Ask any contemporary or jazz dancer to name a choreographer she wants to work with. (Seriously, ask.) We bet that dancer says Sonya Tayeh.
Although Tayeh has been working as a choreographer for a while, it was her debut on “So You Think You Can Dance” Season 4 that introduced her to the masses. Most recently, she served as the artistic director for the video of Kerli’s single “Tea Party,” and plans to return to “SYTYCD” during Season 7. In between rehearsals with her company, Tayeh Dance, she filled us in on what she’s been up to.
Dance Spirit: Why did you form your own company, Tayeh Dance? Sonya Tayeh: When I moved to L.A. three years ago, I didn’t have an agent and didn’t know what to do with myself. So I invited dancers I admired to do a show with me. I don’t pay my dancers—we don’t have any funding. So it’s more of a family than a company. And we needed a name, so I called it Tayeh Dance. My father passed away when I was young, so this way his name will last forever.
DS: What are you looking for in potential Tayeh Dance members? ST: I want to work with versatile dancers who can find a balance between innovative movement and classical technical ability. Dancers with a strong knowledge of their bodies are timeless.
DS: What’s up next for Tayeh Dance? ST: We’ll be performing a show at Adrenaline Dance Convention’s Nationals in Chicago in July. We’ve never performed a full show anywhere other than L.A., so I’m so excited to pick a program that’ll include all of my favorite pieces. The show is called Favorites.
DS: OK, so tell us about your awesome hair. ST: I never knew my hair would become a phenomenon! I used to have hair down to my butt, then I shaved it all off and was bald for a while. I’ve been growing it out since 2004. I want a silver Mohawk when I’m 60.
(From left) Darriel Johnakin, Diego Pasillas, and Emma Sutherland (all photos by Erin Baiano)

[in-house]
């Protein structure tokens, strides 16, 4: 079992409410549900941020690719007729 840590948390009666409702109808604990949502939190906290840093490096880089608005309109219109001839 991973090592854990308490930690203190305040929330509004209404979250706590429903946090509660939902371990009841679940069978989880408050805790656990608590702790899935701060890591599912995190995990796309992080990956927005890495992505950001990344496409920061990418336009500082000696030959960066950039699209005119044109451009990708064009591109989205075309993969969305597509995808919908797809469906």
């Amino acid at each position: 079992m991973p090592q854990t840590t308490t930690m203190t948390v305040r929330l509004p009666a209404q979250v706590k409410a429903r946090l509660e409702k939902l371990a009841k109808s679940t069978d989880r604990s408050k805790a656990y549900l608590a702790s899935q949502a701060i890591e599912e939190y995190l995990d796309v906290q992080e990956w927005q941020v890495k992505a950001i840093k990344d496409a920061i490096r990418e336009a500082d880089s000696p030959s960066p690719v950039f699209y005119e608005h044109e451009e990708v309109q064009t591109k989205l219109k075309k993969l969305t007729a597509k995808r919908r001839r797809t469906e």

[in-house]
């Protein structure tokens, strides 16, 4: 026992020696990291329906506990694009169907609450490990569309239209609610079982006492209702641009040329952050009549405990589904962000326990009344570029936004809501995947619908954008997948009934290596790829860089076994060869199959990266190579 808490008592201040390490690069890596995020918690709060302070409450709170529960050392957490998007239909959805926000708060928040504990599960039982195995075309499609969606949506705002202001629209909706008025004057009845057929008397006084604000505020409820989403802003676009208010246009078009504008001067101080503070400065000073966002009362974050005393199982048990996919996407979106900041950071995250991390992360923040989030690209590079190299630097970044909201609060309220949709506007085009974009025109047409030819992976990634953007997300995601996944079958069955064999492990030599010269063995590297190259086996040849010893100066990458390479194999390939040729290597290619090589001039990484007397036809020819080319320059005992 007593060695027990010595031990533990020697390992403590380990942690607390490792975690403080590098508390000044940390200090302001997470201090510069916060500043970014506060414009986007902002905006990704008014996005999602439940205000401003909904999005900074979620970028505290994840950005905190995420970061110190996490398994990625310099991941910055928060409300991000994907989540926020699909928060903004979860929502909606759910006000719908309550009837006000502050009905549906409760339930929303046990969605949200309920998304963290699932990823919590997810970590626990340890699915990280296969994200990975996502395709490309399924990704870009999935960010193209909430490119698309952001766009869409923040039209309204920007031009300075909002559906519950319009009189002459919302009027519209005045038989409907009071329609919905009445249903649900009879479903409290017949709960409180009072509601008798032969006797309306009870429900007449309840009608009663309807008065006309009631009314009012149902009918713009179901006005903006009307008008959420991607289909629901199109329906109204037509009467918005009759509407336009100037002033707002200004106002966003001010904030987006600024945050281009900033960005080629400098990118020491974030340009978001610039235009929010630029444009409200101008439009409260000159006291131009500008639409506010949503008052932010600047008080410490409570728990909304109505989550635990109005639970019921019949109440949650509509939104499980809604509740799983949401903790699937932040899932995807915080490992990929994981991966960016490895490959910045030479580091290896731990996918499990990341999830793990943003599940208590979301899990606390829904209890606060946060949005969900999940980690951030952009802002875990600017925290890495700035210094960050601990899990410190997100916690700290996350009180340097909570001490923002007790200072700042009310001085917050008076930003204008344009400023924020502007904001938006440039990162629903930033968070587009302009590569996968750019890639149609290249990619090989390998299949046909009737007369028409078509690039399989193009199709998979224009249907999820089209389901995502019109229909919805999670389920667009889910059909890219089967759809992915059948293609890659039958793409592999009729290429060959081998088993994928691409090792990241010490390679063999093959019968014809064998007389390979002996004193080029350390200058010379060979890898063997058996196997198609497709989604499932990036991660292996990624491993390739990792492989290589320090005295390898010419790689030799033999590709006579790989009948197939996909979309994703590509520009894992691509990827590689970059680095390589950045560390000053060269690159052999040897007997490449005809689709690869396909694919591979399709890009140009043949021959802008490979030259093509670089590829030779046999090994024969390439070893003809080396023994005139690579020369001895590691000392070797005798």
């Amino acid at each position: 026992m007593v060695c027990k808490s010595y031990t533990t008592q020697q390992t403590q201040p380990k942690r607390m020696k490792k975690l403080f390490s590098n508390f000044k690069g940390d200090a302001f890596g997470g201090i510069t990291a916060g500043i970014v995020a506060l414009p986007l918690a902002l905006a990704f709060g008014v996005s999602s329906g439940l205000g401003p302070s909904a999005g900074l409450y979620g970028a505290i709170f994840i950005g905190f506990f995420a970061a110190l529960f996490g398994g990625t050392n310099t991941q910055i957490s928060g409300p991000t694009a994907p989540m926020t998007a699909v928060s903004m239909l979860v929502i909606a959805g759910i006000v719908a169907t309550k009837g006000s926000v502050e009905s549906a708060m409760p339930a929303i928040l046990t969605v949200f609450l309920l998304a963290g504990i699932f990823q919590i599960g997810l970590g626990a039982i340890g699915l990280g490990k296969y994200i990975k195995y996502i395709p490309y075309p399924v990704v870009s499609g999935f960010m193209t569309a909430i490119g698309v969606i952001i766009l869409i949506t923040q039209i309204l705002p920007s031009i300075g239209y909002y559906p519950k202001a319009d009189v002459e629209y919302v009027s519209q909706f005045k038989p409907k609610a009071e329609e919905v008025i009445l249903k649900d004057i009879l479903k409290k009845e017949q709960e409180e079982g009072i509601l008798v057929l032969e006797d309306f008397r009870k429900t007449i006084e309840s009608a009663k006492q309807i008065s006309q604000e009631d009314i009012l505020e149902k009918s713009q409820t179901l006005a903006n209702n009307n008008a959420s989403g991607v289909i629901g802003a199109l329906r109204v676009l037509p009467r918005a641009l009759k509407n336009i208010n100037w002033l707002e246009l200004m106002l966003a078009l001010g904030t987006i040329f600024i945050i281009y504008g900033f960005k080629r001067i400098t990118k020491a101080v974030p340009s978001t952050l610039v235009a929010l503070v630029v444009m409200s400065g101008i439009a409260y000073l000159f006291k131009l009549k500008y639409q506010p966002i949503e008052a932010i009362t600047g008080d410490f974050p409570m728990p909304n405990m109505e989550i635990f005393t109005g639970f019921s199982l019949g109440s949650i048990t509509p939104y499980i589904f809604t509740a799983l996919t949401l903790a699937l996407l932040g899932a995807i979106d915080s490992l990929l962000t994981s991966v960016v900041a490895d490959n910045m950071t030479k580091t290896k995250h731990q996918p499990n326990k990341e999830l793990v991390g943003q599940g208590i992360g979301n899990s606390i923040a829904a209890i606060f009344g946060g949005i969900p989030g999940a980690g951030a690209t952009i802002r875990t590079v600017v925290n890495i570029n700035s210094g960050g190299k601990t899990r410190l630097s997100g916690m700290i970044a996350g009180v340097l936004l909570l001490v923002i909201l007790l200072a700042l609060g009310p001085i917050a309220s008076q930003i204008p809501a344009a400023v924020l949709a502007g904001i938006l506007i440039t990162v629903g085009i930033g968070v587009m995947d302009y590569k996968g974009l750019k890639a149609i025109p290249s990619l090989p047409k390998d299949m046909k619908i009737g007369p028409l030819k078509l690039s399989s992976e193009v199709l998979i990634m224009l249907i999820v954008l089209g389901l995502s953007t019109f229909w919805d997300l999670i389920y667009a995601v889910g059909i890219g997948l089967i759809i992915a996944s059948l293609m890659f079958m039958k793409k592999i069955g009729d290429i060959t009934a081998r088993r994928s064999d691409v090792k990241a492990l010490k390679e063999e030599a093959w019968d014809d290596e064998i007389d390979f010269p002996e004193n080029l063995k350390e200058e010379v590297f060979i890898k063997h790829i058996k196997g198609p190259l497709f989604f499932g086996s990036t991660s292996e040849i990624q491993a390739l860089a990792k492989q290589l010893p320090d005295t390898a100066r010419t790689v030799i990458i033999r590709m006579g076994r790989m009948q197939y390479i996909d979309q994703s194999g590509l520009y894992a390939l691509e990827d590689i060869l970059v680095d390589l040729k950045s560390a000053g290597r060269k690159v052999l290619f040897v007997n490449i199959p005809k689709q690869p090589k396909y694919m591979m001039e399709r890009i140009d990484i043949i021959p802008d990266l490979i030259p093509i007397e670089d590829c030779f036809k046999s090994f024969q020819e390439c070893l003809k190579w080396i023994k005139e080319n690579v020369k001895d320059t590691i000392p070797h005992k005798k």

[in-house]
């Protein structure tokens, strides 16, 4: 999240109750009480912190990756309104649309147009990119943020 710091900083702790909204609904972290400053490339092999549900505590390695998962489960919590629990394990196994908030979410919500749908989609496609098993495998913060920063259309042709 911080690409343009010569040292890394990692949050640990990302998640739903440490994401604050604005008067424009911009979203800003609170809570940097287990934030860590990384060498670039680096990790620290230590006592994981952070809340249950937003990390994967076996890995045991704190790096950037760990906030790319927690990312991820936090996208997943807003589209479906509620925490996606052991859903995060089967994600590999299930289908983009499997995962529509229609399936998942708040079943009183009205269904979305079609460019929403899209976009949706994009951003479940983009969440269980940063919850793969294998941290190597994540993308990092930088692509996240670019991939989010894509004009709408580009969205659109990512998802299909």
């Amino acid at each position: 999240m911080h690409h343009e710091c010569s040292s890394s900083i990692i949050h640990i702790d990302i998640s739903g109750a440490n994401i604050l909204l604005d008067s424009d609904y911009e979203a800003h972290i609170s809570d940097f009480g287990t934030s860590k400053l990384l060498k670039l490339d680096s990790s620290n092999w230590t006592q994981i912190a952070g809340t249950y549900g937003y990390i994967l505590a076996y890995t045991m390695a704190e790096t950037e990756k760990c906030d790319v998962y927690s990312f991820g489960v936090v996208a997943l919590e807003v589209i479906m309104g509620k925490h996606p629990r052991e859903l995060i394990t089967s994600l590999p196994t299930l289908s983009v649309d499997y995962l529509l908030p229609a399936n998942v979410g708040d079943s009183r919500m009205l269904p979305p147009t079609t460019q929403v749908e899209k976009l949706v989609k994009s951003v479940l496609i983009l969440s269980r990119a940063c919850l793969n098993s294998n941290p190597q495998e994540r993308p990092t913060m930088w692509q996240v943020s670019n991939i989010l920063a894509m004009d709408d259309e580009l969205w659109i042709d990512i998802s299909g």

Dance Spirit's 2019 Cover Model Search finalists: Darriel Johnakin, Diego Pasillas, and Emma Sutherland! One of them will win a spot on Dance Spirit's Fall 2019 cover. Learn more about the dancers on their profile pages, and then vote for your favorite below. You can vote once a day now through July 15.
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Liz Imperio teaching at Hollywood Vibe, Courtesy of Hollywood Vibe
It's an increasingly common scenario: A talented dancer wins big at a competition, is offered an assistantship with a famous faculty member, and ends up leaving her hometown studio to travel with a convention. Convention-hopping has obvious benefits. Every event generates new content for dancers to post on social media, gives them a better shot at ending up on their favorite choreographers' accounts, lets them learn from the best of the best, and helps them make valuable connections. "Traveling is a great way for dancers to gain admirers around the country," says Jen Jarnot, owner of Artistic Fusion Dance Academy in Thornton, CO. "That's something every dancer craves." So it's no surprise that weekend FOMO has been blazing through studios like wildfire.
But is this jet-setter lifestyle really the most effective road to take? Can weekends of dancing with top talent truly replace the bread and butter of daily work at your home studio? The answer, according to most industry experts, is no. We asked five pros to explain why.